20:49 Dean: Yeah. It’s again one of those crazy moments, it was never something in my wildest dreams I could think of. I still get emails from people saying ‘how can you do this when your skin is as fragile as what it is?’ My skin is incredibly fragile.
But I was just hanging out at a friend’s place, almost 15 years ago now. My friend said I’d used a wheelchair for a lot of my childhood, pushing myself around in the wheelchair, and he said I’ve obviously got a fair bit of upper body strength and it’s just such a shame that I could never tap into that. He said if I could exercise, imagine what we could achieve.
I said ‘well, I don’t know if I can or can’t exercise because it’s not something that I’ve ever tried to do’.
And so, just sitting in his lounge room, he said ‘what if we got down and we did ten push ups? How would you do that?’
My hands handled that, so pretty quickly my friend said ‘well, let’s try weights’. By the end of that first day I was lifting my bodyweight on the bench press, and my mate just stood back in amazement.
Pretty quickly after that my mate and I sat down and we consulted medical experts and some medical advice. And again, they just said flat out ‘what you’re wanting to do won’t be possible.’
But my mate, I’ve known him most of my life, he said ‘look, I think you could do it’.
And I said ‘I feel like I could as well’.
So we went by the advice of let’s try it, and if we have a major complication then we’ll stop and we’ll reassess things then. We decided to trial and error, and just persist.
Jump ahead to now, my record in the gym is bench pressing 150 kilos. Well over double my body weight.
22:47 Douglas: That’s impressive by absolutely anyone’s standards, 150 kilograms.
22:54 Dean: It puts me around, I believe according to some of the coaches and some of the people I hang out with, it puts me around the top 5% of ablebodied or disabled people in the world, as one of the strongest people, whether it’s physically disabled or just ablebodied. It’s absolutely amazing. Again that’s something that I talk about, not limiting yourself, not thinking it’s going to be too dangerous, or it’s not worth it. If it’s something you really want to do, you can usually find ways to achieve it. You can usually think outside the square and push yourself and you’d be amazed what your body’s capable of achieving. So bench press is just another example of something that everybody said I wouldn’t be able to do, but my mate and I thought let’s give it a go.
23:52 Douglas: Dean, that really is a truly amazing progression within the sport and an awesome personal achievement. The National Disability Insurance Scheme rolled out in Queensland in 2016 and came to your hometown of Brisbane in 2018. Can you talk to me a little bit about the supports you’ve accessed and the impact those supports have made in your life?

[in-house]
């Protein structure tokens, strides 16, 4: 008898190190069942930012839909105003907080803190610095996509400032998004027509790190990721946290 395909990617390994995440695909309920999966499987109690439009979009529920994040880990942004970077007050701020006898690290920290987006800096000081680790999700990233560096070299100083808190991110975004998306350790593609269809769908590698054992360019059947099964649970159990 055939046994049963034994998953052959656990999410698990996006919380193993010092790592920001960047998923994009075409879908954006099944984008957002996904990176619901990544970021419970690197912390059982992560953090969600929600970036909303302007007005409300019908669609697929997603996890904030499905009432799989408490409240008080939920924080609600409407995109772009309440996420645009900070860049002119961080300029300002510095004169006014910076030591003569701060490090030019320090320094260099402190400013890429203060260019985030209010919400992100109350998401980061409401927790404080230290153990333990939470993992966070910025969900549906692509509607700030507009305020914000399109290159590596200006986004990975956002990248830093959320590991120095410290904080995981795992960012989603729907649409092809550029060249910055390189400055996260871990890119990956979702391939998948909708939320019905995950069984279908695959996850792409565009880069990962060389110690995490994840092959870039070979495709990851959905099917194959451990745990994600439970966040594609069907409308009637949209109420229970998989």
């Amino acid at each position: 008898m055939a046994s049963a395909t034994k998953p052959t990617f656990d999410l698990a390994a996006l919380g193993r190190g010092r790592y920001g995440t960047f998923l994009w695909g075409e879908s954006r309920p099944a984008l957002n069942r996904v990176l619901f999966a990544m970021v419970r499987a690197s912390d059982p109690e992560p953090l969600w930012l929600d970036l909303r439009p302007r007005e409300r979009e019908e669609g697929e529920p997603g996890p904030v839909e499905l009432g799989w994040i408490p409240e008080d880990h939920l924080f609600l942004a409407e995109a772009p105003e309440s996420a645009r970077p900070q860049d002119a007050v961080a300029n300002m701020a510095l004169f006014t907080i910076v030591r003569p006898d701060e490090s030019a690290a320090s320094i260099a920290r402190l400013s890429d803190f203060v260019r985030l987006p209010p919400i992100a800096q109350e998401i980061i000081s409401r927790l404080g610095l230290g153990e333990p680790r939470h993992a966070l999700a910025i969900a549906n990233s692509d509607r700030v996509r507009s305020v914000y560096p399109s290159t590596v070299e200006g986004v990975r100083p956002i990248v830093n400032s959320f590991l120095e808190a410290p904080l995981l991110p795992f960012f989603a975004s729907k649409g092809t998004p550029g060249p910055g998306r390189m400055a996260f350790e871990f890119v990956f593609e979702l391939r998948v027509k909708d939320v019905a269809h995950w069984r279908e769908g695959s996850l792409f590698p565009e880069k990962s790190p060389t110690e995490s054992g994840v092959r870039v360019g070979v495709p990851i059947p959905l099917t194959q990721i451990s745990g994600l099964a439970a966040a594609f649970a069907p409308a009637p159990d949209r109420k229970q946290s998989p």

24:08 Dean: Yeah, the impact has been huge. It’s given myself so much freedom and independence. I now have three people that come to assist me with my morning skin routine, to make sure that my body stays in the best possible condition. I no longer have to consult specialists or check into a hospital to manage my skin, I’ve got the support now, the support workers that come to the house and assist me every single day to get the best out of my general health and my body. I’ve been able to live independently now for quite a few years because of the NDIS support. I’ve not required any major hospitalisation and not required any sort of medical advice. I’m able to care for myself independently and look after myself basically, almost on the same level as any other person would expect out of their life.
I’ve got the independence to live as independently as possible and seek the help that I need. And seek the equipment, whether it’s the motorised wheelchair for when my feet and my legs are playing up, I’ve got a motorised scooter to jump in and get out and about to achieve my daily activities. I’ve got home support with the equipment that I need at my house to no longer have to worry about damaging my skin. It’s been huge with the home support that I’ve got, the home modifications that I’ve had, the equipment that I’ve been able to access. And as I said, the support workers there to help every day so that I can just get on and achieve my dreams and my goals. It’s been such a huge relief and a huge thing to have the NDIS there to support me now, in everything I’m trying to achieve.
26:26 Douglas: Thanks, Dean. It’s fantastic to hear the freedom that the NDIS support has afforded you. Well Dean that’s all for today, thank you so much for taking the time to share your incredible story with us. I’ve had a great time hearing it and I’m sure all the listeners at home would feel the same way.
26:32 Dean: No worries, it’s been good fun.
26:34: Douglas: To learn more about Dean you can visit his website at deanclifford.com. On there are some great photos and videos of his incredible powerlifting successes, which are well worth checking out.
Thank you once again for tuning into Choice and Control, the Carers Queensland podcast. For more information about Carers Queensland, the National Disability Insurance Scheme, or the Local Area Coordination Program, please connect with us online at carersqld.com.au. Or you can catch up with us on Facebook at facebook.com/CarersQueenslandNDIS.
We hope this podcast can become a place for people with disability to share their experiences and their stories. So, if you have a story you think we should know about, please contact us via the Carers Queensland Enquiries Line at 1300 999 636, or via email at firstname.lastname@example.org.
Until next time, thanks for listening.